The EU Parliament has definitively excluded taxi companies from the draft directive.

The European Parliament wants to improve working conditions for employees of online platforms such as Bolt, Uber, Gorillas and similar delivery services. In such a job you are a slave to the algorithm, said the social-democratic MEP Elizabeth Gualmini Thursday in a plenary session of the European Parliament's Committee on Employment and Social Affairs (EMPL) in Brussels. 

Parliament has given the green light to negotiate with the EU Council on new rules to reclassify platform workers, according to the digital magazine Passenger Transport. There is a proposal from the European Commission in which the working conditions of online platform employees must be better guaranteed in the future. The EU countries and Parliament have yet to agree on a compromise.

Millions of platform workers could be classified under the proposal as employees and not as freelancers or (bogus) self-employed as before. This would entitle them to basic workers' rights such as pensions, health insurance and unemployment insurance. Workers would also have the right to organize in unions and negotiate collective agreements. The proposal also aims to regulate how digital work platforms should use algorithms and artificial intelligence to monitor and evaluate employees.

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Millions of platform workers could be classified as employees under the proposal.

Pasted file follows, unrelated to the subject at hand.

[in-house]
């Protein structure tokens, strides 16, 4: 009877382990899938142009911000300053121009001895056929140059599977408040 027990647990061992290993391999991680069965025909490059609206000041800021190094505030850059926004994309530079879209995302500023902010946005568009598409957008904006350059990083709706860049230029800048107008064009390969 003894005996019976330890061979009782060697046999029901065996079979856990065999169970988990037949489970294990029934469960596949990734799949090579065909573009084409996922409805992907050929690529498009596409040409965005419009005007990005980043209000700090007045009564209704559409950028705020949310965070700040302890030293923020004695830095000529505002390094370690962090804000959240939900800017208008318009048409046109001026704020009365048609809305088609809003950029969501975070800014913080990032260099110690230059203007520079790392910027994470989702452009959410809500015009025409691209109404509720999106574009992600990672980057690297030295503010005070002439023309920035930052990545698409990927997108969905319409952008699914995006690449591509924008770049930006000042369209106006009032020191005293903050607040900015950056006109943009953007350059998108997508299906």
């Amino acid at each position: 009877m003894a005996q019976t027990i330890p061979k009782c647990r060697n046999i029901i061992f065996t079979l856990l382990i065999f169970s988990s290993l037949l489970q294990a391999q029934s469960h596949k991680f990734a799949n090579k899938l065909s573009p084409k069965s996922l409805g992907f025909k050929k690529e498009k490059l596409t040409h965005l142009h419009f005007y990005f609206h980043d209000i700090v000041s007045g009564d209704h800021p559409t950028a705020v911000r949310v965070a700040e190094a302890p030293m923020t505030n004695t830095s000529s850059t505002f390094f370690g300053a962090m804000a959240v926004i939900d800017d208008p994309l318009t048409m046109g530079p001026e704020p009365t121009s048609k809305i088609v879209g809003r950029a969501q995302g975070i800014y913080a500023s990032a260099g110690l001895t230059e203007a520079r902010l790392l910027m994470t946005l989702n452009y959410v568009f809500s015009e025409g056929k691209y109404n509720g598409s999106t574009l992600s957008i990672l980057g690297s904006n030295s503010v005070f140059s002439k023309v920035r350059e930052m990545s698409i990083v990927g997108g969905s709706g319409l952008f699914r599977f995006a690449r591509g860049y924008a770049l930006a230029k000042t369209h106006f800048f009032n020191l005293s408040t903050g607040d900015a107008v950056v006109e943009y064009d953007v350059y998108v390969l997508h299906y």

FDP MEP Svenja Hahn was skeptical of the proposal during the discussion. According to her, it abolishes self-employment much further than just delivery or driving platforms. “In effect, anyone offering their services through digital work platforms would be forced into an employment relationship,” she said. Gualmini strongly disagreed on Thursday.

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The International Road Transport Union (IRU), on the other hand, believes that Parliament has “taken the right path in limiting the scope of the Platform Workers Directive to purely digital platform actors.” The IRU has long welcomed the EU's initiative to end practices contrary to European values ​​and established national tax and social security systems. The directive aims to improve the working conditions and rights of gig workers in the European Union.

“Yesterday's vote is a major victory for commercial truck operators and the industry as a whole,” said IRU EU Advocacy Director Raluca Marian. “You can continue to combine traditional work and self-employment successfully, in the right balance and with full respect for social and fiscal models.”

“In addition, it is a special victory for taxi companies that have been recognized for the first time as not being part of the ride-hailing sector,” added Marian. “We hope that the remaining text, in particular Articles 4 and 5 on the legal presumption of employment, will be improved in subsequent negotiations with the Council.”

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